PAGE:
As an example, let’s look at Teacher’s unions to start. In general, government schools have no price competition from private schools. Private schools must charge tuition where the government schools are provided at no direct cost to the student or his family. Since the people bargaining on behalf of the government school are either Administrators or School Board Members (or a combination of the two) they have nothing at stake except their jobs. The Administrator who gives away the store in negotiations may lose his job as a consequence, being fired by the school board. The school board member may lose his job when the voters reject him at the next election because he was not using school funds wisely. That is all they have to lose. And they rarely lose that even if they overspend and do too much for the employees and too little for the customers (students/parents/taxpayers). That makes it pretty easy to offer or accept benefit or wage or pension terms that don’t cause major probems, at least in the short run, for the school budget. There is no incentive to hold the line on critical issues of wage, benefits, and working conditions.
Are there any unions representing teachers at private schools? I don’t know of any. So why do we have unions for almost all public school teachers? Union officials would say that if teachers are not represented by a union, they will be taken advantage of by their school employers. If that were the case, private school teachers would likely flock to the public schools where they could get higher pay and above market benefits. Why don’t they? I can only think of a few explanations. Either they are incompetent, lazy, or poorly trained and can’t get hired by public schools, or, they choose not to work for the public schools. If the latter is the reason, they must either think that their working conditions are good, or, they think the working conditions at the public schools are not.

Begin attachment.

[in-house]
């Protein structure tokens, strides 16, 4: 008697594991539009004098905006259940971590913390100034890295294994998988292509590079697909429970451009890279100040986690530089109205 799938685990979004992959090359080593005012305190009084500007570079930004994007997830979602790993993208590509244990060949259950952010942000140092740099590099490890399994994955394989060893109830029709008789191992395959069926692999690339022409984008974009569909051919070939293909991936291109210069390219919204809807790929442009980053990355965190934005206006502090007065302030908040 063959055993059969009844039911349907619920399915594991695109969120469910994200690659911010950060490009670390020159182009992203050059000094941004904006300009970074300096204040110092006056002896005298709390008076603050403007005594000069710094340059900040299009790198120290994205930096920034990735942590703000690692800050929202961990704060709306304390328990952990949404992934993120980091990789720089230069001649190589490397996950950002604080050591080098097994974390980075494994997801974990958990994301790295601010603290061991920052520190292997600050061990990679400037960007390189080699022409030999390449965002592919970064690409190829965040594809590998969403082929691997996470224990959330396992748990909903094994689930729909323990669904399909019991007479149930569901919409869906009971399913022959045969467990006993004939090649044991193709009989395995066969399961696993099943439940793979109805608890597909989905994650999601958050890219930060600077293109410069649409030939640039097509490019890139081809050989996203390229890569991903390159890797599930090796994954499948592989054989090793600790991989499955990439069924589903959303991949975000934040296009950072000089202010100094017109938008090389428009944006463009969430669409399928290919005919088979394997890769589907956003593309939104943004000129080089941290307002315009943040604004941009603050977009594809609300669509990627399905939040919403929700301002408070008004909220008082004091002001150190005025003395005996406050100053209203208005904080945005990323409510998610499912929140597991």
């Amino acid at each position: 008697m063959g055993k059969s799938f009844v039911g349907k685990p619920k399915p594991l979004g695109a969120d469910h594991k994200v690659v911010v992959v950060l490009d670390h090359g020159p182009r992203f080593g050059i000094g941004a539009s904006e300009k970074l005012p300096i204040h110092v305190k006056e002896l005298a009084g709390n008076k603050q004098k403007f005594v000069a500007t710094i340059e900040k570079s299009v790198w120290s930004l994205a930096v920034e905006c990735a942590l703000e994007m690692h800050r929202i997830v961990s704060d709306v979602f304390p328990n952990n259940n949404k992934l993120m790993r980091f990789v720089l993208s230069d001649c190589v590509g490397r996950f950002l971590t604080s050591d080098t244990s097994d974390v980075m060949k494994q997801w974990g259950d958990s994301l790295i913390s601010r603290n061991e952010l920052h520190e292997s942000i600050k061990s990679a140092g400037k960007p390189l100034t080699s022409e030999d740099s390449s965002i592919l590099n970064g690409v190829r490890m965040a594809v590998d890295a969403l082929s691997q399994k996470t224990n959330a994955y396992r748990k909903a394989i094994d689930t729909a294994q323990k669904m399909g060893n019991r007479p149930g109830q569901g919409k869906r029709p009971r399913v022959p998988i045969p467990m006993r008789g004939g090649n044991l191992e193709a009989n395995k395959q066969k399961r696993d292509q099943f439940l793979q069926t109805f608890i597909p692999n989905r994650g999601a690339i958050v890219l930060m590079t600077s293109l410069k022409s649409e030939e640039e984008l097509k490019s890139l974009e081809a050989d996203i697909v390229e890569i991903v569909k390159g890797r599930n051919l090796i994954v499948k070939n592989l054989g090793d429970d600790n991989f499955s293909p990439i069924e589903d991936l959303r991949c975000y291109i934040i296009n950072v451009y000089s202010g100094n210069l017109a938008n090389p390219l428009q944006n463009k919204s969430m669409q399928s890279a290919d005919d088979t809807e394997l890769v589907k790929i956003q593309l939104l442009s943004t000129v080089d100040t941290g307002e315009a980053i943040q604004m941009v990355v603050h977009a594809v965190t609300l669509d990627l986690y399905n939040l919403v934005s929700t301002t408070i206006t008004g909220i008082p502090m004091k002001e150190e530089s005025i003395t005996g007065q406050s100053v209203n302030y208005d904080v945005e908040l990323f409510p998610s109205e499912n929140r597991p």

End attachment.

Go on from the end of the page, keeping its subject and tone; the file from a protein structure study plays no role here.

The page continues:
Much like the massive collectivization of Soviet farms in the 30s, collective bargaining for teachers has had major effects. I would characterize those effects as negative in both cases. The Soviets saw farm production drop dramatically. “Why should I work my butt off if Comrad Istovich sits around all day and doesn’t pull his weight on the farm? He gets just as big a ration as I do.” Teachers represented by Unions see their pay and benefits tied to seniority not performance. Why should they work the extra hours if the teacher in the class next door does nothing but the minimum needed to keep from being fired? And, I would argue that being fired from a Union protected public school job is more difficult than you can imagine. If you want to understand just how hard, google “rubber room.”
In a country that has prospered based on its ‘exceptionalism’, it is hard to understand why we would allow Union collective bargaining to systematically eliminate individual incentives, to aim for the middle instead of the best. It is hard to imagine why we would let unions become the true employer of the people working for tax dollars instead of the taxpayers.
We now have unions of firefighters and police officers. And, unionization of postal workers and Environmental Protection Agency and Tax and Trade Bureau bureaucrats. Last I checked, all of these employees are hired by agencies that are fully funded by tax and fee revenues provided by taxpayers. The mission of each group whether firefighters or clerks in the TTB is to provide services for the taxpaying public. These employees should work for the taxpayers, not for their union bosses.
Next post will explore ways to reverse the trend of unionization of public employees.